Mahmoud Abbas Concedes No Right of Return

Tells Israelis He Has No Claim to Old Hometown

No Right: Palestinian President Mahmoud Abbas told Israeli TV that he has no right of return to the town from which his family was driven during Israel’s independence war.
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No Right: Palestinian President Mahmoud Abbas told Israeli TV that he has no right of return to the town from which his family was driven during Israel’s independence war.

By Reuters

Published November 01, 2012.
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On Channel 2, Abbas sought to play up his security control over Palestinian-run areas of the West Bank, saying that as long as he was in power “there will no armed, third armed Intifada (revolt against Israel). Never.”

“We don’t want to use terror. We don’t want to use force. We don’t want to use weapons. We want to use diplomacy. We want to use politics. We want to use negotiations. We want to use peaceful resistance. That’s it.”

Netanyahu’s office had no immediate comment on the interview, which was aired as the prime minister returned from a visit to France. Israel has long blamed Abbas for the stalled diplomacy, saying his insistence it freeze settlements - which are widely viewed as illegal abroad - amounted to preconditions.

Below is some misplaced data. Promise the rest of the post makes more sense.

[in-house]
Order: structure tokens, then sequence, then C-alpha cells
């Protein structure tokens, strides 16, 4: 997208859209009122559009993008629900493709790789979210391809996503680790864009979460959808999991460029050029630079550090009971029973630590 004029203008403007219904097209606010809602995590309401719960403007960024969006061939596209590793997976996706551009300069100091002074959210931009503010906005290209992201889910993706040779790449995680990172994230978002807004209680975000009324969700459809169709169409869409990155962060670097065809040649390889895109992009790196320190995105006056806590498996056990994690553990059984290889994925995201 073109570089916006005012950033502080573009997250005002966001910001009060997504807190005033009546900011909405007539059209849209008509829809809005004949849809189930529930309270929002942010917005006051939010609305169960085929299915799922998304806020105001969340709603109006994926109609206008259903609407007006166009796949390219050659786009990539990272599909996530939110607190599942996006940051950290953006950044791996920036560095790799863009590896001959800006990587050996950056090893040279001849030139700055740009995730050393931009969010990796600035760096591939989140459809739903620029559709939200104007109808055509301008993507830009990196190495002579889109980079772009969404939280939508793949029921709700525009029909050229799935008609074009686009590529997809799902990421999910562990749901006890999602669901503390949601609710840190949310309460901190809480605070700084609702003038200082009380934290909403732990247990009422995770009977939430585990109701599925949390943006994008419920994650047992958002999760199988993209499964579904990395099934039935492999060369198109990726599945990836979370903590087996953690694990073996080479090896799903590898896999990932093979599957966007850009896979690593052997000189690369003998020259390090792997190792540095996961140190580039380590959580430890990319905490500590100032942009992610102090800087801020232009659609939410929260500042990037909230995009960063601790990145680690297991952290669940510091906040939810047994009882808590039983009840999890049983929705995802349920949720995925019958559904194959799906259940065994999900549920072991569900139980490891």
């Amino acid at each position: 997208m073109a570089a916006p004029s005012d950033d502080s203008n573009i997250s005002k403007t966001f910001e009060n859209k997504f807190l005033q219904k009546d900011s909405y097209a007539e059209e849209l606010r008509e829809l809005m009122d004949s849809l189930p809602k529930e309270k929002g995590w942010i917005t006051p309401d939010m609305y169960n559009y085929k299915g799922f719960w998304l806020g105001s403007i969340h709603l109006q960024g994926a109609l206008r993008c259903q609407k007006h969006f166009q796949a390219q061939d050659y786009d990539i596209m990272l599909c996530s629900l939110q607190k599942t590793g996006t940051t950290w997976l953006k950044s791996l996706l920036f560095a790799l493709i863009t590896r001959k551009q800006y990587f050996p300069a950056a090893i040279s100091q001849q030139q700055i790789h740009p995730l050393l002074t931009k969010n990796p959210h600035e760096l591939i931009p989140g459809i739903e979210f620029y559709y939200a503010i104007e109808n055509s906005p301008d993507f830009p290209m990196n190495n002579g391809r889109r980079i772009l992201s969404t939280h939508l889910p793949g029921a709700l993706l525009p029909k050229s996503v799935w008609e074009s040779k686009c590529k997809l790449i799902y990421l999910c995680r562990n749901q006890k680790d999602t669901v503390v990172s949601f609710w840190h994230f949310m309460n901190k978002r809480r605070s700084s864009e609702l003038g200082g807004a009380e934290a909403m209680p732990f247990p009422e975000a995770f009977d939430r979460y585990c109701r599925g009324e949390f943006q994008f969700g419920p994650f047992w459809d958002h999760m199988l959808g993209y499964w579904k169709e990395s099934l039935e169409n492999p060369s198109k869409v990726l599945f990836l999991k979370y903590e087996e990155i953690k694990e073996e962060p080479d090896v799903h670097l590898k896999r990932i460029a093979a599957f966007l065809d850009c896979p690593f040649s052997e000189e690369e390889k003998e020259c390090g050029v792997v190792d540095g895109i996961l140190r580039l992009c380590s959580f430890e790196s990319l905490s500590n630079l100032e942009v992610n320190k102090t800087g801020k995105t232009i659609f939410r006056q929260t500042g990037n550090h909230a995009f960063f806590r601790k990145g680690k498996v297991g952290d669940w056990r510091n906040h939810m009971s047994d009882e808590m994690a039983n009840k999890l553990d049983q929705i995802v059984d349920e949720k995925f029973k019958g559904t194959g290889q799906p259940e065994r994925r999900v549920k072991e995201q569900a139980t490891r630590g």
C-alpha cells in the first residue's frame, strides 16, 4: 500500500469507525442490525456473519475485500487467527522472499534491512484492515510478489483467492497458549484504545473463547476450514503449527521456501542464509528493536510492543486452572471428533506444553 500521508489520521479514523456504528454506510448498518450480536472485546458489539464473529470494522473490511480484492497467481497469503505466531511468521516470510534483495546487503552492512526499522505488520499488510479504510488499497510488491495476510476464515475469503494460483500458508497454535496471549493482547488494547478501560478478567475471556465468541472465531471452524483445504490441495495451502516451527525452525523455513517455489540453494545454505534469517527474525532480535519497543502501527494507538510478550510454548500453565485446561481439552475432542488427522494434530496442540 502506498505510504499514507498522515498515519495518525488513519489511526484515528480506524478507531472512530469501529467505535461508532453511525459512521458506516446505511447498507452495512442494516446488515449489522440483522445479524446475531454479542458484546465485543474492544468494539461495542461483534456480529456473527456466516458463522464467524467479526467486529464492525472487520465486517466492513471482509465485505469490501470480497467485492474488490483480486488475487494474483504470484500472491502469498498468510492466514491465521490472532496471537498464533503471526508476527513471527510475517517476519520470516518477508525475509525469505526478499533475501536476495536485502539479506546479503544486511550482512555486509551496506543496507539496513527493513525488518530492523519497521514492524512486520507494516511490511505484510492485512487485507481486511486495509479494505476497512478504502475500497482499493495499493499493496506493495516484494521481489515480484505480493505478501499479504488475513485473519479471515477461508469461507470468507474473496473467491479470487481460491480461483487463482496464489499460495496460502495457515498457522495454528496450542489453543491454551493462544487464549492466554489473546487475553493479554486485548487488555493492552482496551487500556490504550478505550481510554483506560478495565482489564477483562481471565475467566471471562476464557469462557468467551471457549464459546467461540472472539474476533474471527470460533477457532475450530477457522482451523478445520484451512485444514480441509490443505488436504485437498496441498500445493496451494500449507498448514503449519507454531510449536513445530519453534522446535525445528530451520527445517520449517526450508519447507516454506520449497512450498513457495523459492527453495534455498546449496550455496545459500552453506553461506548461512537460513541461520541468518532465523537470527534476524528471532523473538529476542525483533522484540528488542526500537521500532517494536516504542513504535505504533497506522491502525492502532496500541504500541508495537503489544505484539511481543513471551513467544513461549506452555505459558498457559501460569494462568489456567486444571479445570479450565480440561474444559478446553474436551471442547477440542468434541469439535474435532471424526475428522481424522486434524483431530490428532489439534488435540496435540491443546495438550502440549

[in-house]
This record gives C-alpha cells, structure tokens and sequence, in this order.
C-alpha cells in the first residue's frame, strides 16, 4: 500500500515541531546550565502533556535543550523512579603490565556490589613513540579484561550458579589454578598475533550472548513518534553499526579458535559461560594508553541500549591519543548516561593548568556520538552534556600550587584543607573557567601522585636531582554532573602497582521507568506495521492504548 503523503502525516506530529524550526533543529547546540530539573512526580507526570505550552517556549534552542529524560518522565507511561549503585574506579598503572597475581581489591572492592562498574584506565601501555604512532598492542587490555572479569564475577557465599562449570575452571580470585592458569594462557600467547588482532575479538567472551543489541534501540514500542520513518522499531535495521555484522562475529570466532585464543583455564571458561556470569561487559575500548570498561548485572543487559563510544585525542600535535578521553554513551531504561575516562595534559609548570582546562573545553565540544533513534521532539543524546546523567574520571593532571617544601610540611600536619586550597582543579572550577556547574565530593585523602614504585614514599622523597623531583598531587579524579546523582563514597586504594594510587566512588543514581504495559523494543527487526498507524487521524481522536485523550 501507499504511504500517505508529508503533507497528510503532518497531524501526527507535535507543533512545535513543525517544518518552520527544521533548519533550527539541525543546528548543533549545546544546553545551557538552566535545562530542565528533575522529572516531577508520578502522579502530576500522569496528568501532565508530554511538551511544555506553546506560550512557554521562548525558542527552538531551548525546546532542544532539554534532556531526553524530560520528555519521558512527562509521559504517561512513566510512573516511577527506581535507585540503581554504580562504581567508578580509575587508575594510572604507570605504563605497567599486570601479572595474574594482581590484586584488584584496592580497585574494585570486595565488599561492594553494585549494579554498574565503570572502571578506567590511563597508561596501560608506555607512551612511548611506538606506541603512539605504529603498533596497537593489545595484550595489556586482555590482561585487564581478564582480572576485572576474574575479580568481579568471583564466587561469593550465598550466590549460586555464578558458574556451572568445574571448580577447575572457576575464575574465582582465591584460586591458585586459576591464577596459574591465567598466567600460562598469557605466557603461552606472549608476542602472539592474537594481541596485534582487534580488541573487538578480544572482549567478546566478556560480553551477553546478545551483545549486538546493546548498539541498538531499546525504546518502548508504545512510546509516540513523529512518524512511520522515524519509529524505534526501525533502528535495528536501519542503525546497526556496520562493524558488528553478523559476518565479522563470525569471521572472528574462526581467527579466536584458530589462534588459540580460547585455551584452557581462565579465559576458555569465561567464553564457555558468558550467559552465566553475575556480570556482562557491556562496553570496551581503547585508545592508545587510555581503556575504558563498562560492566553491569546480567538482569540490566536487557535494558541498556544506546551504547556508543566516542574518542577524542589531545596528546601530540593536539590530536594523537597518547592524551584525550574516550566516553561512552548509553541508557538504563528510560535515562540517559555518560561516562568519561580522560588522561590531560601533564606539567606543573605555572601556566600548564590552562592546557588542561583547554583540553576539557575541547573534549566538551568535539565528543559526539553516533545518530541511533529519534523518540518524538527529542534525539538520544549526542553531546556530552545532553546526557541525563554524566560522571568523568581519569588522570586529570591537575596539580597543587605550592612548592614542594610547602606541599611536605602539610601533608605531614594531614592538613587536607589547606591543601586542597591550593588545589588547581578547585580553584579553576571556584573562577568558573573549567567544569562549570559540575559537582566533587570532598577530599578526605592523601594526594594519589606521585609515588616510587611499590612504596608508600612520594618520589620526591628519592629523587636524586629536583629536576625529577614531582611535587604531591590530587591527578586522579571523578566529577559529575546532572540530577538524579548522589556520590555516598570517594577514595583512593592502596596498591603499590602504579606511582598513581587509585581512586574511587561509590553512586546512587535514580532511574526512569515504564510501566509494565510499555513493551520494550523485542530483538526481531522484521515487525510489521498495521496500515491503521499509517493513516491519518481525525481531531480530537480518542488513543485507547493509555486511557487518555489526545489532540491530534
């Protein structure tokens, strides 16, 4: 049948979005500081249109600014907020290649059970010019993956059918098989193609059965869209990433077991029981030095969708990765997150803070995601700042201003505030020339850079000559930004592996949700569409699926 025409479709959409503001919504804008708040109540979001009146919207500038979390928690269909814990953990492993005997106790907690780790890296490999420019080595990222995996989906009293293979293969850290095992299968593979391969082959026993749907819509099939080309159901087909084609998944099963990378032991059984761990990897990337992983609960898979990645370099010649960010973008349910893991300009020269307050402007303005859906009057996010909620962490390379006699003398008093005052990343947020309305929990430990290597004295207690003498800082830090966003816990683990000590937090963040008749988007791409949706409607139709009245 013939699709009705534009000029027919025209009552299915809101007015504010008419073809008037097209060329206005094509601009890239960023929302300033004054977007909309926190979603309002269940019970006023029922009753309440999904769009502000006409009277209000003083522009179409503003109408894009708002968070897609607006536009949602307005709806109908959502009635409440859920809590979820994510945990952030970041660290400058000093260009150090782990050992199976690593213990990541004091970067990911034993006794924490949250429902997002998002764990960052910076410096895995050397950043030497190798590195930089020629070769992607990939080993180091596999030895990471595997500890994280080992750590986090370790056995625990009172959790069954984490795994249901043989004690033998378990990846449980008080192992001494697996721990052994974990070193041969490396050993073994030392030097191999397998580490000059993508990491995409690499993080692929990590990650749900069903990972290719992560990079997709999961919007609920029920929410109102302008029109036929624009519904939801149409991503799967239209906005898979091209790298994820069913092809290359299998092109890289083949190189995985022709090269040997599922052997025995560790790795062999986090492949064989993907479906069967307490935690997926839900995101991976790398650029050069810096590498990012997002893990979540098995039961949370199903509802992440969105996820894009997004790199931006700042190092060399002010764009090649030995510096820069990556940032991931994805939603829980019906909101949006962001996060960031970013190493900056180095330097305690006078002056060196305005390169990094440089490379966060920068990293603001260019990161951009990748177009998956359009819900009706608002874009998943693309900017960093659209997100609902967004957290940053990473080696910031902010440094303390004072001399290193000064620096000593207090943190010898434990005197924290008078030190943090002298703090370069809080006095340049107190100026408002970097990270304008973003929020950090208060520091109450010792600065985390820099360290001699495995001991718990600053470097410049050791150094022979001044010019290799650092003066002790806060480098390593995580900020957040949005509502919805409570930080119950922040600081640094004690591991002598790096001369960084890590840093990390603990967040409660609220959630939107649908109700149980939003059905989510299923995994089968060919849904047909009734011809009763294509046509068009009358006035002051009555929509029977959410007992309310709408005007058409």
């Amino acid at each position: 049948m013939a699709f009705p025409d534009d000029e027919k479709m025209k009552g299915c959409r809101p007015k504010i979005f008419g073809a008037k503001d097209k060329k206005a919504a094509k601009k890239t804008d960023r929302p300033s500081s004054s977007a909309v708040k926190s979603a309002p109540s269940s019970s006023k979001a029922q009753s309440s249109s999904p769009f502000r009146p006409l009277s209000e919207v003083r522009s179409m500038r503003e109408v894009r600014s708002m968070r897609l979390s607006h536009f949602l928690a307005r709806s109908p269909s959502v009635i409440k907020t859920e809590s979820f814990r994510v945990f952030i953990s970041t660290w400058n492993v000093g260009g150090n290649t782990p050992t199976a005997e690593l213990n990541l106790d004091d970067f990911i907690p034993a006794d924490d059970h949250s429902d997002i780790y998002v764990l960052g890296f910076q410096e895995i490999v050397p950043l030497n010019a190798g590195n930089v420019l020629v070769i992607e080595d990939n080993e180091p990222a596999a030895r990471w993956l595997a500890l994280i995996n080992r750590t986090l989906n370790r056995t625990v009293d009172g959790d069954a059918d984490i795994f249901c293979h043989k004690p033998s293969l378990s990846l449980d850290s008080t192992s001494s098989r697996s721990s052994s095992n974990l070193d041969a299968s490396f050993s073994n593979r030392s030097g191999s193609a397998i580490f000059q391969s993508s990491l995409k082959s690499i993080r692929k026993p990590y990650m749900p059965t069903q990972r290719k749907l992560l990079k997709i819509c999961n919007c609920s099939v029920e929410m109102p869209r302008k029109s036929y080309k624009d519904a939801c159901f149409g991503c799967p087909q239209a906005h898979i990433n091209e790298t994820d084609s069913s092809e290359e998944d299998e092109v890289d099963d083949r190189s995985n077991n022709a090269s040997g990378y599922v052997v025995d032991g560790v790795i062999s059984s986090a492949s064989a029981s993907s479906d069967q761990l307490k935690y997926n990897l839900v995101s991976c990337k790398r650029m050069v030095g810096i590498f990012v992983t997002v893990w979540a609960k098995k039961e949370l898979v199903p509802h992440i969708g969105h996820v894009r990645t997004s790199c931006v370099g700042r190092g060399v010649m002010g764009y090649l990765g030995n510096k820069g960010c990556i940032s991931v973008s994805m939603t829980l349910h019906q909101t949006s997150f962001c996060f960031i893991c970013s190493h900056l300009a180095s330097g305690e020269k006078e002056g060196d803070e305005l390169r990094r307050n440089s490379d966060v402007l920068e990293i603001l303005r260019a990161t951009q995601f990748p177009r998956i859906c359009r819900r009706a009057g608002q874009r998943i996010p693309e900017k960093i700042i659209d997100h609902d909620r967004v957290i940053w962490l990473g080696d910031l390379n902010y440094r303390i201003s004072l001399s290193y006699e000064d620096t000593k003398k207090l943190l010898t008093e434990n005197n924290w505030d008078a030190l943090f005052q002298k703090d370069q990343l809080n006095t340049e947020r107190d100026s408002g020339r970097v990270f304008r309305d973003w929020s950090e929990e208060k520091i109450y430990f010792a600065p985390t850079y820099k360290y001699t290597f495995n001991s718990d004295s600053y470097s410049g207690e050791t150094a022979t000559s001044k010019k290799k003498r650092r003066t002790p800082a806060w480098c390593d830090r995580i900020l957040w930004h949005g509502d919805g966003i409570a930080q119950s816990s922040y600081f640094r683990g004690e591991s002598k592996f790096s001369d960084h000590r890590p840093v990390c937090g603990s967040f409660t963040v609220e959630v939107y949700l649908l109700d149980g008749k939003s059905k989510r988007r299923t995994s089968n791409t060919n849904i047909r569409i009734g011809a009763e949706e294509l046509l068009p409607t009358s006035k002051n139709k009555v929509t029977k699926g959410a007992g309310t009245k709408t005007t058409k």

Paul Hirschson, a spokesman for Israel’s Foreign Ministry, said the onus remained on Abbas to return to negotiations:

“If he (Abbas) wants to see Safed, or anywhere else in Israel, for that matter, we would happily show him anywhere. But there has to be a desire to move forward on the peace process.”

As Abbas is not an Israeli citizen, Hirschson added, “he doesn’t have a right to live in Israel. We agree on that.”

In Gaza, Hamas denounced Abbas, saying he spoke only for himself. The Islamist movement does not recognise Israel and has regularly exchanged fire with it.

“No Palestinian would accept ceding the right of our people to return to homes, villages and towns from which they were displaced,” said Hamas spokesman Sami Abu Zuhri.

“If Abu Mazen (Abbas) does not want Safed, Safed would be honoured not to host people like him.”

Secret Palestinian memoranda leaked to the media last year showed that Abbas had, during talks with the previous, centrist Israeli government, been willing to concede on some core demands - including by accepting a cap on refugees admitted to Israel.

Under Netanyahu, Israel has campaigned for the hundreds of thousands of Jews who it took in from Arab countries after the 1948 war to be recognised as refugees, proposing they be seen as a demographic counter-balance to dispossessed Palestinians.


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